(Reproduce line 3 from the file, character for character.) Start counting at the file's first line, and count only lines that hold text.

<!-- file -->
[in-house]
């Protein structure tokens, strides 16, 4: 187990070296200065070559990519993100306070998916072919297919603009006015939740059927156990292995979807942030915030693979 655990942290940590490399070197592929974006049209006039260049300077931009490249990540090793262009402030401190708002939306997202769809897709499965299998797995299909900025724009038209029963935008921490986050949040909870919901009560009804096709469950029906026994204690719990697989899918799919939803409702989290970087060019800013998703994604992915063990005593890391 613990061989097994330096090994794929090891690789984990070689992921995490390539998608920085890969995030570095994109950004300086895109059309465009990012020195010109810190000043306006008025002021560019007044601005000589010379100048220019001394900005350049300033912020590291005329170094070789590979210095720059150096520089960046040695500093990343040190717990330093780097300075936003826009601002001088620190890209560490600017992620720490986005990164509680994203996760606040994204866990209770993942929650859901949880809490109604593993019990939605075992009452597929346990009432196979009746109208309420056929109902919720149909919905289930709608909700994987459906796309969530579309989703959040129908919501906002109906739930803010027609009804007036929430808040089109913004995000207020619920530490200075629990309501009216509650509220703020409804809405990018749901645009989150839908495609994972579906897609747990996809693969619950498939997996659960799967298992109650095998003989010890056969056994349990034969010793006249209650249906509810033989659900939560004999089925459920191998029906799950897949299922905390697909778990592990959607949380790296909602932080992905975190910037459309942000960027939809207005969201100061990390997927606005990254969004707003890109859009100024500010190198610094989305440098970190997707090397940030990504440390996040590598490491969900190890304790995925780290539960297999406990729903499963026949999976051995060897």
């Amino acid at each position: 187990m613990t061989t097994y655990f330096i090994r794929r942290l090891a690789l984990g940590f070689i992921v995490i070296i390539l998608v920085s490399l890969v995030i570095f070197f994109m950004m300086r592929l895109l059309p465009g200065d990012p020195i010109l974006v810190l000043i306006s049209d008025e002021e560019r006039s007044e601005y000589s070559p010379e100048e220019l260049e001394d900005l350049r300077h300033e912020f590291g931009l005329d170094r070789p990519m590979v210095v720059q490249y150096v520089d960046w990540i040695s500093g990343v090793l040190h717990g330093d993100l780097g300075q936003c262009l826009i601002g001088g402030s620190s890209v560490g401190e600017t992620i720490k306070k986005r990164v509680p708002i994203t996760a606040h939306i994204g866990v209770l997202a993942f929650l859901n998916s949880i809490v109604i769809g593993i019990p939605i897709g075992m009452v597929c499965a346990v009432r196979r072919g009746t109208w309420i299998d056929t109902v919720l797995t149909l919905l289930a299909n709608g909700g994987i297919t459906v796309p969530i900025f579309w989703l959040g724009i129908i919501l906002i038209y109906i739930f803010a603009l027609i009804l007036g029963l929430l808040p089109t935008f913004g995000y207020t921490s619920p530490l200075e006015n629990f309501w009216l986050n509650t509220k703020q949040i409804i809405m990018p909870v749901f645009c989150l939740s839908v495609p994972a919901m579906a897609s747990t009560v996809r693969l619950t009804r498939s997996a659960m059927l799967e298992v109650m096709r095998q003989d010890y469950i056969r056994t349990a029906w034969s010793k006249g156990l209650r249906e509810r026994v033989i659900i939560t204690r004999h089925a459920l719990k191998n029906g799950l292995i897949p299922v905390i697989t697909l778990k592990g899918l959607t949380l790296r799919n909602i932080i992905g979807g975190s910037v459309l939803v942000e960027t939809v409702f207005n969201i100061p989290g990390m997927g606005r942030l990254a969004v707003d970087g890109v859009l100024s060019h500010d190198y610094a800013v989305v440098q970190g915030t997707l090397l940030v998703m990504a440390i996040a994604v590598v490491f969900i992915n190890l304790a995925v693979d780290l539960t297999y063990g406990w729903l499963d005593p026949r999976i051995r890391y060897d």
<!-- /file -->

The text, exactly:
């Amino acid at each position: 187990m613990t061989t097994y655990f330096i090994r794929r942290l090891a690789l984990g940590f070689i992921v995490i070296i390539l998608v920085s490399l890969v995030i570095f070197f994109m950004m300086r592929l895109l059309p465009g200065d990012p020195i010109l974006v810190l000043i306006s049209d008025e002021e560019r006039s007044e601005y000589s070559p010379e100048e220019l260049e001394d900005l350049r300077h300033e912020f590291g931009l005329d170094r070789p990519m590979v210095v720059q490249y150096v520089d960046w990540i040695s500093g990343v090793l040190h717990g330093d993100l780097g300075q936003c262009l826009i601002g001088g402030s620190s890209v560490g401190e600017t992620i720490k306070k986005r990164v509680p708002i994203t996760a606040h939306i994204g866990v209770l997202a993942f929650l859901n998916s949880i809490v109604i769809g593993i019990p939605i897709g075992m009452v597929c499965a346990v009432r196979r072919g009746t109208w309420i299998d056929t109902v919720l797995t149909l919905l289930a299909n709608g909700g994987i297919t459906v796309p969530i900025f579309w989703l959040g724009i129908i919501l906002i038209y109906i739930f803010a603009l027609i009804l007036g029963l929430l808040p089109t935008f913004g995000y207020t921490s619920p530490l200075e006015n629990f309501w009216l986050n509650t509220k703020q949040i409804i809405m990018p909870v749901f645009c989150l939740s839908v495609p994972a919901m579906a897609s747990t009560v996809r693969l619950t009804r498939s997996a659960m059927l799967e298992v109650m096709r095998q003989d010890y469950i056969r056994t349990a029906w034969s010793k006249g156990l209650r249906e509810r026994v033989i659900i939560t204690r004999h089925a459920l719990k191998n029906g799950l292995i897949p299922v905390i697989t697909l778990k592990g899918l959607t949380l790296r799919n909602i932080i992905g979807g975190s910037v459309l939803v942000e960027t939809v409702f207005n969201i100061p989290g990390m997927g606005r942030l990254a969004v707003d970087g890109v859009l100024s060019h500010d190198y610094a800013v989305v440098q970190g915030t997707l090397l940030v998703m990504a440390i996040a994604v590598v490491f969900i992915n190890l304790a995925v693979d780290l539960t297999y063990g406990w729903l499963d005593p026949r999976i051995r890391y060897d």